With the offseason nearly over, (88 days until opening day, but who’s counting?) it’s time to start getting excited about your upcoming 2016 World Series champion Boston Red Sox. More specifically, its time to start getting REALLY excited for your future 2016 Cy Young and MVP winner, David Price. The recipient of so much media fanfare over these past few months, the pressure is on Price to deliver a phenomenal year to match his absurd contract payout. It’s hard to justify paying someone $59/minute, but with the Red Sox being such an important piece of Boston’s sports culture, any amount could seem reasonable to the team’s rabid fanbase. It’s always tough to predict how a superstar will do after coming to a new team, but we can make pretty educated guesses based off of how consistent Price has been in years past. Here are my reasons of why I believe Price will have an outstanding first season with the Sox, and why his acquisition will prove to be a catalyst for years of Boston dominance.
Price’s 2015 stats weren’t just good; they were amazing. Hurling his way to an 18-5 record, a 2.45 ERA, 220 innings, and 225 Ks, Price cemented his name among the top tier of pitchers. Although all are impressive numbers, the innings pitched and strikeouts per nine innings (9.2) stuck out the most. Not only was Price a workhorse, seventh in the MLB for IP, but he was still blowing hitters away deep into games. According to Brooks Baseball, Price relied more heavily on his four-seam fastball and sinker late in games, but was able to dig deep and still pump out gas. Here’s a chart on his average velocity on hard pitches (aka any type of fastball) sorted by inning. Notice how consistent the line stays through the 8th:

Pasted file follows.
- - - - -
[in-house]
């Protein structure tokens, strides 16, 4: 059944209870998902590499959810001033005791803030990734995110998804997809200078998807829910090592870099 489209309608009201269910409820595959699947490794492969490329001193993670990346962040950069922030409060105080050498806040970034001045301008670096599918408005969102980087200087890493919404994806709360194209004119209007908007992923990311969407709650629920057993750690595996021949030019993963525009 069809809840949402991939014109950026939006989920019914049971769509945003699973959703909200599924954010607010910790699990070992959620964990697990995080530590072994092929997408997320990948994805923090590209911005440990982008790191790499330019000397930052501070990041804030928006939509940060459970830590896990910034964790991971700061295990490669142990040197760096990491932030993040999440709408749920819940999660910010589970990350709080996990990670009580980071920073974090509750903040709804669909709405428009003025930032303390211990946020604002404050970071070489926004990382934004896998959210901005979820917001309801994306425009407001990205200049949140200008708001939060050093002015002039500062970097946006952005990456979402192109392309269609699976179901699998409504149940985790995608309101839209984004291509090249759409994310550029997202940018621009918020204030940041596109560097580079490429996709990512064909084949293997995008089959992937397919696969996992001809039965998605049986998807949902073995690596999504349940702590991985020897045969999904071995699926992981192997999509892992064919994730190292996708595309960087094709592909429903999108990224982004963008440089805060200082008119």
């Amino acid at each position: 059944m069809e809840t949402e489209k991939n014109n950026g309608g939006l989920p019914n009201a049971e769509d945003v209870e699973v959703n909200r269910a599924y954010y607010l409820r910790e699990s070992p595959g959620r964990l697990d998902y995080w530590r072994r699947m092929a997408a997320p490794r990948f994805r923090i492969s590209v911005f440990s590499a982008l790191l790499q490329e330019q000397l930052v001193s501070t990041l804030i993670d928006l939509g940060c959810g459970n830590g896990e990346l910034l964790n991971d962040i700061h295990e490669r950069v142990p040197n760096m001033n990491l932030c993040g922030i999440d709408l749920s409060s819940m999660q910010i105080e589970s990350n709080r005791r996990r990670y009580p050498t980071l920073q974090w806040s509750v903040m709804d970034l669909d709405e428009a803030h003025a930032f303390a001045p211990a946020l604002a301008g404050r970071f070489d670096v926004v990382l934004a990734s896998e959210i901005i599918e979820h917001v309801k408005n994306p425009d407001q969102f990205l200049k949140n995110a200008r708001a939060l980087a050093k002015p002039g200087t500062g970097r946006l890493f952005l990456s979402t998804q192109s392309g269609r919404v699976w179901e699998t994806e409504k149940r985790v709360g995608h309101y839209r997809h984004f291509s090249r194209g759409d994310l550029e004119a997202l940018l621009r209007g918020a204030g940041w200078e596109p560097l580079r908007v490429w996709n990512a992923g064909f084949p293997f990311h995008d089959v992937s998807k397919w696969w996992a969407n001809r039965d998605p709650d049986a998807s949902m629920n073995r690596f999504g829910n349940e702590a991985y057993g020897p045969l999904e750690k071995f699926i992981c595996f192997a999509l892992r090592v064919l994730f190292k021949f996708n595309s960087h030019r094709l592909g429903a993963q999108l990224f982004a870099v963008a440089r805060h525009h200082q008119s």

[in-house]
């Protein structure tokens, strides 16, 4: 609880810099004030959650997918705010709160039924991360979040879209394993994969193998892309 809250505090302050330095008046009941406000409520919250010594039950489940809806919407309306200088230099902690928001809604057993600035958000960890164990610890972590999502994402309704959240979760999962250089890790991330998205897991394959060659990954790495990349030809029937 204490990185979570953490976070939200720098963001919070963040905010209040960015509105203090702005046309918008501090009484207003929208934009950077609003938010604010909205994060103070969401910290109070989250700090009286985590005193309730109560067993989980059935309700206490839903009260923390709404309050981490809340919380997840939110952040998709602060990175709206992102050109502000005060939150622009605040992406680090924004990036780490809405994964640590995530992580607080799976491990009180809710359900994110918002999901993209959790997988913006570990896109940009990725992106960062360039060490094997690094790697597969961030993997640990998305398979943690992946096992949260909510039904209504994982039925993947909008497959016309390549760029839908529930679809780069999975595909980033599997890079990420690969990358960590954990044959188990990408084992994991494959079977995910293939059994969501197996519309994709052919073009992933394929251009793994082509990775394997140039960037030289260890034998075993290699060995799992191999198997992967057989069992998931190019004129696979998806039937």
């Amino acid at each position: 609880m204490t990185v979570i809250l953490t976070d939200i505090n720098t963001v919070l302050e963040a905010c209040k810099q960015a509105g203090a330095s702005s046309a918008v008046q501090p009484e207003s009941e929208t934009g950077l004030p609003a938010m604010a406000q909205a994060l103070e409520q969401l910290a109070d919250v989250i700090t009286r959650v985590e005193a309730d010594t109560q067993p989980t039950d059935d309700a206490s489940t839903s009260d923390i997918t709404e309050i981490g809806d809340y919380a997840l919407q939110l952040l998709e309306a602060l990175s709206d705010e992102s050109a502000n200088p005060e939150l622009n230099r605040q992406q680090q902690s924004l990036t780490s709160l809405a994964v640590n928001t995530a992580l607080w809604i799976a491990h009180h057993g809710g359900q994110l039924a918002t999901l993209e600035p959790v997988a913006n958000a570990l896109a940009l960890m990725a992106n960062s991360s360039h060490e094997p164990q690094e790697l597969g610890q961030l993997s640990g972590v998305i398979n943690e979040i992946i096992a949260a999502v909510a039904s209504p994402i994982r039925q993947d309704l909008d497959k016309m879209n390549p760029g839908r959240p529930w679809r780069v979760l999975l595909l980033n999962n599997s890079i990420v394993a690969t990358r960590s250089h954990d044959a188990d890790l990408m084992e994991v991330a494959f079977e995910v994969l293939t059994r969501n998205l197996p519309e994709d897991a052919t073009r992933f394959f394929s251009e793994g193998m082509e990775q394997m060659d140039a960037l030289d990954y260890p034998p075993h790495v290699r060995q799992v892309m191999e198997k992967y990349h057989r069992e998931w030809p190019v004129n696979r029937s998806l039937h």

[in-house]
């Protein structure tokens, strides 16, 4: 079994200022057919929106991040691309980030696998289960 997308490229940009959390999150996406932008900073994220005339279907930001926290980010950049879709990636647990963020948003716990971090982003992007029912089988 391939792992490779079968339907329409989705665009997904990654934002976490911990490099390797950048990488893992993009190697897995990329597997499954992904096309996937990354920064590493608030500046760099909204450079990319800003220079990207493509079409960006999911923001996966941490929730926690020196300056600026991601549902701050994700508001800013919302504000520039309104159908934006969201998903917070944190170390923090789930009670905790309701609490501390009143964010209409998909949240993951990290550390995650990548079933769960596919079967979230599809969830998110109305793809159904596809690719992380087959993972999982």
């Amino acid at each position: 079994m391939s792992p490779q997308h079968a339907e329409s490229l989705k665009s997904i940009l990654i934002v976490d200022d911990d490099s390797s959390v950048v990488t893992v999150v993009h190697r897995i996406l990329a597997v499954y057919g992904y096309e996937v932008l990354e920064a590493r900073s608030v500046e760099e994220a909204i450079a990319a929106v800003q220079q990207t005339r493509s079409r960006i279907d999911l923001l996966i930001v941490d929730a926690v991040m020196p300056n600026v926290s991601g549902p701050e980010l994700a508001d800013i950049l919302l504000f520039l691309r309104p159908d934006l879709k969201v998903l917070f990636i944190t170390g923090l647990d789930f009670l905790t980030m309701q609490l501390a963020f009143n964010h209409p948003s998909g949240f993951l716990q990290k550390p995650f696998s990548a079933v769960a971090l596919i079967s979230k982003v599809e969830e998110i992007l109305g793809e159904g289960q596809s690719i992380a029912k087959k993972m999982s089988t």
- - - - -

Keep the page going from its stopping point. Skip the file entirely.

His fastball has always received praise, with Brooks Baseball saying that it, “…generates a high number of swings & misses compared to other pitchers’ fourseamers, is blazing fast and has slight armside run.” There is nothing wrong with having a steady fastball as the best pitch of his repertoire, and deep in games he can still rely on it for a consistent strike. Even more incredible is the fact that his pitches seem to be getting better every year. His four-seam fastball was clocked faster than his two previous years, as was his sinker and cutter. This is an early indication that he still might not have reached his peak performance, and that the Sox may have landed him at just the right time.
The Red Sox also lucked out by bringing Price back to his stomping grounds, the AL East. Since 2008, Price has kept Orioles hitters to a .266 average, Yankee hitters to .231, Blue Jay hitters to .240, and Tampa Bay hitters to .159. Price has an early advantage of knowing the players he will be facing the most, and the tendencies and quirks of the AL East ballparks. He will also be paired with two extremely smart catchers in Swihart or Vasquez, either one will take his game to the next level. Although he seems ready to take on the AL East, being a Red Sox player and physically playing games is only half the battle. Boston is used to winners, and he will be under intense scrutiny from his first pitch of the season. Players aren’t given much leeway when it comes to performance, just ask previous golden boy turned scapegoat Clay Buchholz about that. However, Price is a gamer, and will thrive under the pressure placed upon him by Red Sox Nation. Not only is Price a great fit for Boston, but a much better choice than the other top tier pitchers.
At the end of the day, Price was one of the best pitchers we saw in 2015, and there’s no reason to believe he won’t continue to perform to the same standard in 2016. His pitching abilities, paired with his compete-first mentality, will live up to the hype as soon as he dawns the red and white and jogs out to the mound for the first time. The only problem I can imagine for Price as he joins the Red Sox is whether or not he has room in his house for all of the hardware he will inevitably pick up in the next few years. Thankfully, it is now Gold Bottles season.